Additive & Spectral: History
Early use of the Fourier representation, respectively additive synthesis, for modeling musical sounds has been made by Hermann von Helmholtz. He built mechanical devices, based on tuning forks, resonant tubes and electromagnetic excitation for additive synthesis. Von Helmholtz used these devices for investigating various aspects of harmonic sounds, including spectral distribution and relative phases.
The history of Elektronische Musik started with additive synthesis. In his composition Studie II, Karlheinz Stockhausen composed timbres by superimposing sinusoidal components. In that era this was realized through single sine wave oscillators, tuned to the desired frequency and recorded on tape.
Studie II is the attempt to fully compose music on a timbral level in a rigid score. Stockhausen therefor generated tables with frequencies and mixed tones for creating source material. Fig.1 shows an excerpt from the timeline, which was used to arrange the material. The timbres are recognizable through their vertical position in the upper system, whereas the lower system represents articulation, respectively fades and amplitudes.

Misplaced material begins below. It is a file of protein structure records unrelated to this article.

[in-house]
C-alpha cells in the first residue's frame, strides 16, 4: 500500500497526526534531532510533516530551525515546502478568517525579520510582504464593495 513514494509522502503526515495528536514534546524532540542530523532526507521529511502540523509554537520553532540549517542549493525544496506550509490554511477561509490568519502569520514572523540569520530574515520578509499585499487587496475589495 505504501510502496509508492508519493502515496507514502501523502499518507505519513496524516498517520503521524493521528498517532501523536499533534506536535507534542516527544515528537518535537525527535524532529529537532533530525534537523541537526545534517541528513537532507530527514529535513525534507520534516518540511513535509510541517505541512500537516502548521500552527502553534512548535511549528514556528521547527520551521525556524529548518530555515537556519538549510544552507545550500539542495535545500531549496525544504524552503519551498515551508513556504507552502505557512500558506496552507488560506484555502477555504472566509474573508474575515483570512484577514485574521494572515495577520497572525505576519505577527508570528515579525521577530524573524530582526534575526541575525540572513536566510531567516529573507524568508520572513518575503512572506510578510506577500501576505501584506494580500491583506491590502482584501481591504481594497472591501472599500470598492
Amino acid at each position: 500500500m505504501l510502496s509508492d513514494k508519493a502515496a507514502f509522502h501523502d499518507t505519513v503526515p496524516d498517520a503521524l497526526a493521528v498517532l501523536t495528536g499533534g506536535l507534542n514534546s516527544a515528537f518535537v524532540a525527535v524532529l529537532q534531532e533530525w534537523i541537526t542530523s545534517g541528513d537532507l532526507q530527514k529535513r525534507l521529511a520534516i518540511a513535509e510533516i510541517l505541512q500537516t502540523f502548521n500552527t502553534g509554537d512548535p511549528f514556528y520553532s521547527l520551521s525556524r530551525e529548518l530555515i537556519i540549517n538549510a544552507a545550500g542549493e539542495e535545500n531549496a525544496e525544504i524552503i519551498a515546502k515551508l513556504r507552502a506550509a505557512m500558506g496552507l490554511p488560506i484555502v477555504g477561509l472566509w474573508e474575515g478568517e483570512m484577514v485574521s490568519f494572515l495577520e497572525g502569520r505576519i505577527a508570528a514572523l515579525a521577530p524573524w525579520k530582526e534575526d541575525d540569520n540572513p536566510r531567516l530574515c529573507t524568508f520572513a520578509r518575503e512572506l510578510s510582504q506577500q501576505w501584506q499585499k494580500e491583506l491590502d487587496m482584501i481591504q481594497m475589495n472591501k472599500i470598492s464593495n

As mentioned in the Introduction, Max Mathews used additive synthesis to generate the first digitally synthesized pieces of music in the 1950s. In the early 1960s, Mathews had advanced the method to synthesize dynamic timbres, as in Bycicle Built for Two:
In his Electroacoustic compositions, Iannis Xenakis made use of the UPIC system for additive synthesis (Di Scipio, 1998), as for example in his Mycenae-Alpha (1977).
Follow this link for more information on the UPIC system (and many more instruments) 120 Years.
- Agostino Di Scipio.
Compositional models in xenakis's electroacoustic music.
Perspectives of New Music, pages 201–243, 1998.